People with PAD have greater risk

Technology / Applications


Assessment using PainVision

Principle and Definition

PainVision is a device that compares the level of pain to the level of stimulating current (stimulation by pulse current). Pain is quantitatively assessed by measuring the stimulating current that is acknowledged by the patient as being equivalent in sensation to pain. Before evaluating pain, the baseline (Current Perception Threshold) is measured to eliminate individual variability due to various factors.

The pain level is a non-dimensional parameter at zero when no pain is felt, presenting the level of genuine pain in the rage of 2000+.

How to Take Measurements

PainVision takes measurements using electrical stimulation with a low-frequency current (50 Hz, 0 – 256 μA). A stimulating electrode needs to be placed on the inner side of the forearm, avoiding areas of pain. Current Perception Threshold and Pain Equivalent Current are measured three times by gradually increasing the stimulating current. The results will be recorded in the Software, and the pain level will be calculated.

How to Use

By measuring the degree of pain, PainVision allows quantitative assessment of the intensity of pain and the effect of treatment.

Conventional Pain Rating Methods

Since pain is essentially a patient’s subjective sense, assessment of pain is complicated by bias and psychological factors. Therefore, conducting an objective assessment of pain is associated with many difficulties. The followings are the methods that have been used traditionally. Combination of these methods with assessment using PainVision enables multifaceted assessment of pain:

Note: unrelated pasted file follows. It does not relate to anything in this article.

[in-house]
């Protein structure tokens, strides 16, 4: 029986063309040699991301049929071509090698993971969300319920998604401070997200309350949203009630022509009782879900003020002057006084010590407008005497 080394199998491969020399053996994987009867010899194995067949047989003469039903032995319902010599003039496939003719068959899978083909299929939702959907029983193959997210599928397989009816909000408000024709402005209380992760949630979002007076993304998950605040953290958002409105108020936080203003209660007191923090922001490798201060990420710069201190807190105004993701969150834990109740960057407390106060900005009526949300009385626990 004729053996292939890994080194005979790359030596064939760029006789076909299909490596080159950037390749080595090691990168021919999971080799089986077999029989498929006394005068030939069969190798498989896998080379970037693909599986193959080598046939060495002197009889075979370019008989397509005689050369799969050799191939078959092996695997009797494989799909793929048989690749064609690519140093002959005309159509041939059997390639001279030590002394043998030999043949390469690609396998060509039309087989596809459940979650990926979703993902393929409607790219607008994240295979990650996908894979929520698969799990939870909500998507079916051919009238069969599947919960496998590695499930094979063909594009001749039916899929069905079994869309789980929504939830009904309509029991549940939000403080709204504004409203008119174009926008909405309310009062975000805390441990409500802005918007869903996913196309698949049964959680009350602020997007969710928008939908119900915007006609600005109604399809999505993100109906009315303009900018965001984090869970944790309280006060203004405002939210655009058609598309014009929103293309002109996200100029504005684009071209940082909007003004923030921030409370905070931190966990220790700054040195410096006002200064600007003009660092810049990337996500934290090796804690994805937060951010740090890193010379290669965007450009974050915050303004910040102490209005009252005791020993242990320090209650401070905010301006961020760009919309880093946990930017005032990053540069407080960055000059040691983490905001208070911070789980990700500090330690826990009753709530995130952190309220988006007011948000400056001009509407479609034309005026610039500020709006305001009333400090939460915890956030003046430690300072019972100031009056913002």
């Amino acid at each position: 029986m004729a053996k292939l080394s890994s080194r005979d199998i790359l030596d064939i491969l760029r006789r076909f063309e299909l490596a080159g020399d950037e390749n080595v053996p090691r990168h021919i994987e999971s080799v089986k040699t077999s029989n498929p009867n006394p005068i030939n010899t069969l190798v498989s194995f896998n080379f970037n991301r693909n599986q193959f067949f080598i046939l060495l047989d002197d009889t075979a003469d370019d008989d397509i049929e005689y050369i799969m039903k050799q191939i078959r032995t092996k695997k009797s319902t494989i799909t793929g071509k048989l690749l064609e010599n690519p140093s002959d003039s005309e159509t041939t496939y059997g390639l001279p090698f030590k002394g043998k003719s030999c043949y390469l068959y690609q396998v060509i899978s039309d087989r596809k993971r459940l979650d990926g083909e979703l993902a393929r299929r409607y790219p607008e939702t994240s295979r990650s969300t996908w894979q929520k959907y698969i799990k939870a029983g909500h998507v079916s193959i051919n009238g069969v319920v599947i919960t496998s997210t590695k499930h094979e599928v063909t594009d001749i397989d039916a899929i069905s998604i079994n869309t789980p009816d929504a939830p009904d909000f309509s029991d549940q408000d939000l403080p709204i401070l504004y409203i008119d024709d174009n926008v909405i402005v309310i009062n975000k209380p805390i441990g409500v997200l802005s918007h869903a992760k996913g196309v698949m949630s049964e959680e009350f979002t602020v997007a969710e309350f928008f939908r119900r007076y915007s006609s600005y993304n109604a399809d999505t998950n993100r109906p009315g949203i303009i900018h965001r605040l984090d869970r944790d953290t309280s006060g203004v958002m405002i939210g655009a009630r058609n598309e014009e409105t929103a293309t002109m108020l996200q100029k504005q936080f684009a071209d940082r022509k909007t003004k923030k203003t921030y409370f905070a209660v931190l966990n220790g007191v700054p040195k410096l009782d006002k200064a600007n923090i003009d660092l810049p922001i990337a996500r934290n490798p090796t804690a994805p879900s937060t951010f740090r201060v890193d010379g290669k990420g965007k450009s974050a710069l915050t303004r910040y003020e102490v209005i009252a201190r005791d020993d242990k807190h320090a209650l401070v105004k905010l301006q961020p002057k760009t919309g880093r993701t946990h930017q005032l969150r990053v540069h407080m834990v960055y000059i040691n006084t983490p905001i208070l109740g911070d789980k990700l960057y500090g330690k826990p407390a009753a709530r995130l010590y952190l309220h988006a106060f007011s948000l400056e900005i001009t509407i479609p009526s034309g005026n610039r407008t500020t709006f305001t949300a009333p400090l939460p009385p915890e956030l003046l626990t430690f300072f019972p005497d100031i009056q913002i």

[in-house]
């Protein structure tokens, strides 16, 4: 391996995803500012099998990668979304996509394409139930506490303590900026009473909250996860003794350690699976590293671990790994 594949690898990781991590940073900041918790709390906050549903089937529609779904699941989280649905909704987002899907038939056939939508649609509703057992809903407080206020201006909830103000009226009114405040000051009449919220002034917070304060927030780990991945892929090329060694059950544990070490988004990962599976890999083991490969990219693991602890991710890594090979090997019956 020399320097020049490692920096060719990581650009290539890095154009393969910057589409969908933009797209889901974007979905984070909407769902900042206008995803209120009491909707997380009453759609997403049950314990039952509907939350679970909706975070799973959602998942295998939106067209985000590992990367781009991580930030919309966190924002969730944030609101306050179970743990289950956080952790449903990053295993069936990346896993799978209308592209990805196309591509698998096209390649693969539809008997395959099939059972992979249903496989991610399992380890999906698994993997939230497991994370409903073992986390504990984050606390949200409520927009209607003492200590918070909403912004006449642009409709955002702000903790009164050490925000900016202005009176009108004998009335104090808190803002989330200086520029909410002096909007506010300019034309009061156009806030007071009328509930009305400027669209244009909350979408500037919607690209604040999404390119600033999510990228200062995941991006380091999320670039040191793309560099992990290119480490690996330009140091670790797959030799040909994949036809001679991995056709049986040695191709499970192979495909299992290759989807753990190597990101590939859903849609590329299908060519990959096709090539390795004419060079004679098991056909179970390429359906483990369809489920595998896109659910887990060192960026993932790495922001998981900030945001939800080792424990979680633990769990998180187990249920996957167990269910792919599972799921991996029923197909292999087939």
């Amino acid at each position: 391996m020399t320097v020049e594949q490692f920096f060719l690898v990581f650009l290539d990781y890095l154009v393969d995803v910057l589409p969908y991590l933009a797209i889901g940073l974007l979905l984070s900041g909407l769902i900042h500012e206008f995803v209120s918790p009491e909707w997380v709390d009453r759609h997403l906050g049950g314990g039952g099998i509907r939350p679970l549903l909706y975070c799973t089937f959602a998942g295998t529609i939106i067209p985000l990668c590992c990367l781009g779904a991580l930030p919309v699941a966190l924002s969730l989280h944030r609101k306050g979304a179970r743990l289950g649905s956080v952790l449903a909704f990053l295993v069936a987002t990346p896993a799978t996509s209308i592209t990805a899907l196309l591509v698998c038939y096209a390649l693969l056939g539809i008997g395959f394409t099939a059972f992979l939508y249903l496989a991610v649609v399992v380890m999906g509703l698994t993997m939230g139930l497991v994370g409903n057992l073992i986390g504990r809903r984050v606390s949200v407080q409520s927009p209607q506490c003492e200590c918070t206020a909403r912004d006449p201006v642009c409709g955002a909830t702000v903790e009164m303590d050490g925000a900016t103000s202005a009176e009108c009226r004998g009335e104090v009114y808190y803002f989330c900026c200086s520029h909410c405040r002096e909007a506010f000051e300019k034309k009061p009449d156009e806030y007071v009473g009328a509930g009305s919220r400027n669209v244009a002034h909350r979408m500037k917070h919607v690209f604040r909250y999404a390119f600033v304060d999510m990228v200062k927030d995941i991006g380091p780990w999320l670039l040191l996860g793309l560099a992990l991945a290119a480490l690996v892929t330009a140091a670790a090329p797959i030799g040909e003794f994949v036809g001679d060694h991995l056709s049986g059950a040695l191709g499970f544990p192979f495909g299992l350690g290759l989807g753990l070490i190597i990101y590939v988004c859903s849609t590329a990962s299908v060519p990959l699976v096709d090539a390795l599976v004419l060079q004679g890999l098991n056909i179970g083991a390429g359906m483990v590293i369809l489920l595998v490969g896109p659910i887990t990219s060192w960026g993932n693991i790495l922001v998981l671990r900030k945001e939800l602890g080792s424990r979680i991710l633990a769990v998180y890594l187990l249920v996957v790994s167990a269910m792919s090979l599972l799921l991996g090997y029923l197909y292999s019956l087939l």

Pain rating scales

Visual Analog Scale : VAS
Numerical Rating Scale : NRS
Verbal Rating Scale : VRS
Face Rating Scale : FRS

Pain rating scales including behavioral aspect

Prince Henry Pain Scale : PRS
Children’s Hospital Estarn Ontario Pain Scale : CHEOPS

Assessment of pain quality, behavior and QOL

McGill Pain Questionnaire : MPQ
SF-36 (Medical Outcome Study Short-Form 36-Item Health Survery)
PDAS (Pain Disability Assessment Scale)

Although it is difficult to quantify pain, it is possible to quantify the level or degree of pain.
(The information may be used for treatment or research)
Reference: Japan Medical Association Journal) 2009; 138(3): 572-573


PainVision ® PS-2100 quantifies the level of pain using electrical stimulation. Pain management can be made effective and simple during a diagnosis by incorporating “pain level”, displayed as an objective value, in combination with the visual analog scale, a subjective value reflecting psychological factors.


Benefits of quantifying postoperative pain

Quantification of post-operative pain can facilitate the best postoperative management plan (treatment plan) for patients and physicians. By establishing a postoperative management plan, physicians, hospitals and patients can obtain the following benefits:

For Physicians